ETCETERA / Bridge

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The Independent Culture
IT WAS East who was greedy on this deal - in trying for a two-trick defeat of declarer's contract, he let it make - but it was West who apologised for giving his partner a chance to go wrong.

East opened One Diamond and South overcalled with Four Hearts to end the auction. West led the queen of diamonds to the king and ace, and East returned the two of diamonds, directing his partner's attention to a club return should he be able to ruff.

Declarer played low from hand and West obliged with a low trump. Taking note of his partner's suit preference signal, he led the queen of clubs, on which dummy played low.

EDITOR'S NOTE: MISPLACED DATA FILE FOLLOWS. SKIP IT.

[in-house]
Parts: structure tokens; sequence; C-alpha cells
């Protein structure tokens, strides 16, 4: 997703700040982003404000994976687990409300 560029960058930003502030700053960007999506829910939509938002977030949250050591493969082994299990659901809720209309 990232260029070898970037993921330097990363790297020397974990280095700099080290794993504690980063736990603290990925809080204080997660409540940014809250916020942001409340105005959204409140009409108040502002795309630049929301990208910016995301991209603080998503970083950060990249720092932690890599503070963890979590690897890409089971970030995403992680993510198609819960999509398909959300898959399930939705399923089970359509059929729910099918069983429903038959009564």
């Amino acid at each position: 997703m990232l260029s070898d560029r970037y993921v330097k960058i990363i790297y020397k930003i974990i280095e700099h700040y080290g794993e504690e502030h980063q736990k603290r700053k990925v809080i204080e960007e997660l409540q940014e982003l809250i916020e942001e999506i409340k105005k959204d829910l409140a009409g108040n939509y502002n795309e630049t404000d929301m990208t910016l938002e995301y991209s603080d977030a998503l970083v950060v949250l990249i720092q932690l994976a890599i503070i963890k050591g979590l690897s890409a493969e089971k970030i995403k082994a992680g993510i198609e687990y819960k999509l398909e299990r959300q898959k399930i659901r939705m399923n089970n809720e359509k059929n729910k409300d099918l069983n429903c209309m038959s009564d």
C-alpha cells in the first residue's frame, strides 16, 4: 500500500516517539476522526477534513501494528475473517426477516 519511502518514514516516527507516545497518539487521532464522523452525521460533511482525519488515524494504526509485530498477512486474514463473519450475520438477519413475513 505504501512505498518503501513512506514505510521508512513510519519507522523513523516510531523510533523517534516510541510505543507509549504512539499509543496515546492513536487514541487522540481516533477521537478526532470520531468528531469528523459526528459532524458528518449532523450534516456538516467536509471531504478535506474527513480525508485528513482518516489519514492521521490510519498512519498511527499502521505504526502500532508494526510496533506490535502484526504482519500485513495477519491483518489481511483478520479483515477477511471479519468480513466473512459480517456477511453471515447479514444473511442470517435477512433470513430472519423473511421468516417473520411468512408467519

At this point East could have defeated the contract for sure by overtaking with his ace and giving his partner a second diamond ruff. Instead, he greedily played low in the hope that the defenders could take two club tricks first - after all, he reasoned, he had the spades well held. West, who could still have saved the day by switching to a spade, continued clubs, and suddenly South was in business.

After ruffing the second club, declarer played off six rounds of trumps, coming down to SA D98 in dummy and SQ8 DJ in hand. It was a classic criss-cross squeeze position, for East had no good discard from SK10 D107.

West blamed himself not only for his failure to switch to spades but also for not leading a low club originally and forcing his partner to do the right thing.

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